Periods and IBS
I’m sure we’re all aware that IBS is a very complex condition. The severity and nature of symptoms can vary from person to person, with around twice as many women suffering as men. For some, IBS can flare up every once in a while but, for others, it can be an everyday struggle to cope with symptoms. Equally, some women find that they have very manageable periods with little to no disruptive symptoms; others struggle with difficult or painful periods each month.
Unfortunately, the link between IBS and the menstrual cycle is just as complicated as the condition itself. However, we do know that certain changes around the time of menstruation can make matters worse for many women.
In fact, one study reported that 73% of women (without IBS) experienced symptoms such as diarrhoea, nausea, abdominal pain and constipation either in the week leading up, to or during, their period.1 These results demonstrate just how disruptive your period can be to your digestive processes; and that’s without an irritable bowel!
This disruption can be due to a range of factors, such as surging hormone levels, as well as structural changes which occur during menstruation and can have an effect on the gastrointestinal (GI) tract.
First up, we have hormones, many of which will fluctuate significantly throughout the menstrual cycle. In the week leading up to your period, sex hormones oestrogen and progesterone are at their lowest. As we know, the gut can be sensitive to hormone changes as the gut wall contains a number of hormone receptors. This could be why so many women experience issues with the gastrointestinal tract around this time of the month.
In the days leading up to menstruation, including the first couple of days of your period, you could be more likely to experience symptoms such as abdominal pain, diarrhoea and nausea. These are common symptoms associated with IBS and, if you already experience these symptoms, they could be made even worse around the time of your period as levels of oestrogen and progesterone take a dive.
On the other hand, around two weeks before your period begins, you can be more prone to symptoms such as bloating and constipation as your sex hormones fluctuate and progesterone levels increase relative to oestrogen.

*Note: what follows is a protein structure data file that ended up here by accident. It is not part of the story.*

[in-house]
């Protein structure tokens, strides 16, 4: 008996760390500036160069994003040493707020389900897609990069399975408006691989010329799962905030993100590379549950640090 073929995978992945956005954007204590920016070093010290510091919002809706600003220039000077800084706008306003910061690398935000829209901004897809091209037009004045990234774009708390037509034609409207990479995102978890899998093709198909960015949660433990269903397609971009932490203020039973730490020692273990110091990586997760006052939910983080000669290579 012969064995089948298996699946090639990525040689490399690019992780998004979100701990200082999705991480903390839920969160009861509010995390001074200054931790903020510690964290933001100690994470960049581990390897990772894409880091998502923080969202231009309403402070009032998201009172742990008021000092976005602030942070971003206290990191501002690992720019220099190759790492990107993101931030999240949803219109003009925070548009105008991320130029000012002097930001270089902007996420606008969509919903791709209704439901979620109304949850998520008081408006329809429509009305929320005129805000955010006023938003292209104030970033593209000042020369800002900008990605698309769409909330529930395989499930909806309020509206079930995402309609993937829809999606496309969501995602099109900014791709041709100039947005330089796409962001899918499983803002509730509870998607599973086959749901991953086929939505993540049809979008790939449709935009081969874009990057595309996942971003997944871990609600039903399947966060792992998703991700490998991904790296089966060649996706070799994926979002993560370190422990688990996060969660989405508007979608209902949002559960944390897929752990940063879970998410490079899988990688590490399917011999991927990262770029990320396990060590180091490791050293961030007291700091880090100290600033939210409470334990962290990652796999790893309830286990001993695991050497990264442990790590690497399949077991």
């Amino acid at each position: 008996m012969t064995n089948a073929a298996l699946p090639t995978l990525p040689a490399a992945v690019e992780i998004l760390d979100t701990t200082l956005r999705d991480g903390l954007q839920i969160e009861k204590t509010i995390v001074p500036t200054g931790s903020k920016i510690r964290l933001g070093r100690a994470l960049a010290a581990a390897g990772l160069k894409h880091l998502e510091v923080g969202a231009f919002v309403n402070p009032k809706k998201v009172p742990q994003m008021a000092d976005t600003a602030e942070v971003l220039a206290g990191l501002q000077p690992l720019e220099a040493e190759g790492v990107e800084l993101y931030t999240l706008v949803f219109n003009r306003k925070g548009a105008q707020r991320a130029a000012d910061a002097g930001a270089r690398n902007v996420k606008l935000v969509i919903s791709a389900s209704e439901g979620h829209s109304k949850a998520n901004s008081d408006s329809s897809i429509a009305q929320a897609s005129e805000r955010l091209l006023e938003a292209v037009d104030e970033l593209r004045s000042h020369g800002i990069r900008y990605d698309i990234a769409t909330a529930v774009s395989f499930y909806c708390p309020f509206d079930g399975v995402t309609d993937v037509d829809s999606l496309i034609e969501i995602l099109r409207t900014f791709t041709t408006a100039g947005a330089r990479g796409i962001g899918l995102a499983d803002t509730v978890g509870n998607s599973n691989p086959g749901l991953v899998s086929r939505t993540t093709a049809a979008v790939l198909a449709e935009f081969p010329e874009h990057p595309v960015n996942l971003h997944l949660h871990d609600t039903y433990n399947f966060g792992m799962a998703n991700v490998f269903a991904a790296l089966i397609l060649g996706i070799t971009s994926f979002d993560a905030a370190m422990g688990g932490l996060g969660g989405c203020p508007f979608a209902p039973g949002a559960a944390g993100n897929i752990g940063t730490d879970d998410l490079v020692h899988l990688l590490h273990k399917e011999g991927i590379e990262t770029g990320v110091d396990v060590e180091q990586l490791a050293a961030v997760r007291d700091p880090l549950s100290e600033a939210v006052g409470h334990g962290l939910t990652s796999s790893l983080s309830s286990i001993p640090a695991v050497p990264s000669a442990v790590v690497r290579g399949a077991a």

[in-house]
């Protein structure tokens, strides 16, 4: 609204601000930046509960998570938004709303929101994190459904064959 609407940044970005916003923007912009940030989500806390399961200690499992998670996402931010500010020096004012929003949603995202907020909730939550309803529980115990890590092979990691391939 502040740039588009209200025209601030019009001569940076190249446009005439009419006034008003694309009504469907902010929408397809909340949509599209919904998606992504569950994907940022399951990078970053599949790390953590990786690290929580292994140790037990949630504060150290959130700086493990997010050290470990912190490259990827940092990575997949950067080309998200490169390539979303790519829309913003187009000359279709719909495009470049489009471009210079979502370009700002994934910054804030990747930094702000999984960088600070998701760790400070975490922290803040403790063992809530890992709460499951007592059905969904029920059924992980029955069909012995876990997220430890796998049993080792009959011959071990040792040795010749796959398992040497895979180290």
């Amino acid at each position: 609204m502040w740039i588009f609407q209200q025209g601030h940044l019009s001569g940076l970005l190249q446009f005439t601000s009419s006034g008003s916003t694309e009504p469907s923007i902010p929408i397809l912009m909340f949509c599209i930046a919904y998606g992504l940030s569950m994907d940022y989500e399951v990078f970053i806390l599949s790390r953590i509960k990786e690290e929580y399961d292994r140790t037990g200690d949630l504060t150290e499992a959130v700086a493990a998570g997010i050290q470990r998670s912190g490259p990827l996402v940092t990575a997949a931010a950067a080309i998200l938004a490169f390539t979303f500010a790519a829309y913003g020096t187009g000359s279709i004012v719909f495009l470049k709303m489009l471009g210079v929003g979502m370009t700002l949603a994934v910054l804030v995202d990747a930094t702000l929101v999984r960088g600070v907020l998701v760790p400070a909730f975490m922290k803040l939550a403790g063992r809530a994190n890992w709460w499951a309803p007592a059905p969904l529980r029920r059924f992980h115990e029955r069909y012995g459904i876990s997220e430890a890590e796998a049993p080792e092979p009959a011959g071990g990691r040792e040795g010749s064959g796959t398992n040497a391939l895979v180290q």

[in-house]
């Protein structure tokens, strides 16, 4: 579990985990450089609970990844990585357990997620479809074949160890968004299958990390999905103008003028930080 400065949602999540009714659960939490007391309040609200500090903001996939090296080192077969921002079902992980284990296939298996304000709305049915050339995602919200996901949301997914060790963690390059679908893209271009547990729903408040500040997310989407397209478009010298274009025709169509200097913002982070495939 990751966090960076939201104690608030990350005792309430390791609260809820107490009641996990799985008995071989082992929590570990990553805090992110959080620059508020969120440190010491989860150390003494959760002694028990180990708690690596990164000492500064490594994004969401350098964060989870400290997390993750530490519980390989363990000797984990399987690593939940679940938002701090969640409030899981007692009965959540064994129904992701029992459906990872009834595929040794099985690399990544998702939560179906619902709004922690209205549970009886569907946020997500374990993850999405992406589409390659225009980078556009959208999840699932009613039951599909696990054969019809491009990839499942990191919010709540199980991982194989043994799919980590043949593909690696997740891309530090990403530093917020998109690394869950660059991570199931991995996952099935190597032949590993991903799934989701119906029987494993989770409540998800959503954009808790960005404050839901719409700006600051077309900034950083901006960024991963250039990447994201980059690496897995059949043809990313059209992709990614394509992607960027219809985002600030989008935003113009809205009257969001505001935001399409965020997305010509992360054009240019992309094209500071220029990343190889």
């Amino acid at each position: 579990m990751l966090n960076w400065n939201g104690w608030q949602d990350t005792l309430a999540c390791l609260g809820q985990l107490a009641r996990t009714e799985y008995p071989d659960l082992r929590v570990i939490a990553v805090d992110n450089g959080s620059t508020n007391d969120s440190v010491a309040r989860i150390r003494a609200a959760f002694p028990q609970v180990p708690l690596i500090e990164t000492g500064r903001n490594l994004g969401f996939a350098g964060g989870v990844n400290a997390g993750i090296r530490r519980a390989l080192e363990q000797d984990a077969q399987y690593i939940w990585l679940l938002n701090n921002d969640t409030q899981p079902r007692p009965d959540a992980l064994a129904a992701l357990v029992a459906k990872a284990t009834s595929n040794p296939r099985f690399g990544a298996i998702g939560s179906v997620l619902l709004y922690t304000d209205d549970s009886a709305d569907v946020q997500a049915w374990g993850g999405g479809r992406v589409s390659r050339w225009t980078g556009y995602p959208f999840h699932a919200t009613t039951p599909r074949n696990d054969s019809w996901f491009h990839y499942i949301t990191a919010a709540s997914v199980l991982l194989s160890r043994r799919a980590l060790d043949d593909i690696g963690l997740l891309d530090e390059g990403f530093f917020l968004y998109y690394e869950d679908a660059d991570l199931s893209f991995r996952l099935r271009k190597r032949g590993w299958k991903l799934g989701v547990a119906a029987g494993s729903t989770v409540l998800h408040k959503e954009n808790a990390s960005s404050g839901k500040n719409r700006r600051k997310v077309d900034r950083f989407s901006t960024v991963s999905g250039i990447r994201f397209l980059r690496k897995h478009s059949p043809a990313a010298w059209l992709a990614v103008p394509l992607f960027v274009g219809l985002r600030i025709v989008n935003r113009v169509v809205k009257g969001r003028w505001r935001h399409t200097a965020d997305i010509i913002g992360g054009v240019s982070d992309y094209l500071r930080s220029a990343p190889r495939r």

Prostaglandins (inflammatory chemicals) can also come into play when you are having your period and can cause unwanted or exacerbated IBS symptoms such as diarrhoea. Excess prostaglandins produced during your period can reach the muscles lining the small intestine and cause them to contract in the same way that your uterus contracts, causing period pains. Stimulating the small intestine this way can result in your faecal matter being pushed out quicker than usual, hence the looser stools.
A good way to keep track of your menstrual cycle and irritable bowel is to keep a symptom diary for a few months. This can help you to get a clearer idea of which symptoms become worse, and when they appear, in relation to your menstrual cycle.
To sum up:
So, fluctuating hormones can have quite a drastic effect on your digestive system and are thought to be responsible for increasing various IBS symptoms. Symptoms like constipation and bloating are common in the weeks leading up to your period, while diarrhoea, nausea and pain are more likely to occur during your period, especially in the first few days. Track your symptoms in relation to your monthly cycle so you can be prepared for what’s coming and experiment with remedies.
Before I explain the structural factors which can also make IBS symptoms worse, first, a little geography.
Your uterus and ovaries sit nestled within the intestines. In the second half of your cycle, your uterus is busy making things nice and cosy for the possible implantation of a fertilised egg. As the uterus swells and the endometrial lining grows thicker, it can put pressure on the intestines since there’s nowhere else for it to go!
As you can imagine, this can cause abdominal pain as the large intestine and bowel are constricted. What’s more, IBS symptoms can flare up too. As the bowel is pressurised, this can make it more difficult for stools to pass through and can cause discomfort in the form of bloating, pain and constipation.
Plus, just to make matters worse, the reallocation of blood to the uterus and reproductive organs at this time of the month means that the blood supply to other processes (like digestion!) can be reduced. This is another reason why your gut might move even more slowly around the time of your period. Gentle abdominal massage (ensuring that you work up the right hand side of your abdomen and down the left) can help.
Finally, another aspect of periods I’m sure we all know too well is cravings. You might find that your body is crying out for the wrong kinds of foods around this time of the month, and it can be it increasingly difficult to manage IBS symptoms if you’re indulging in foods that can worsen your symptoms.
Over at A.Vogel Talks Periods, our Women’s Health advisor Emma has some great advice on cravings; what they mean, how you can manage them, and how to pick healthy alternatives. These tips should help you to make smarter choices when it comes to sugary treats or fatty snacks, helping to keep IBS symptoms in check.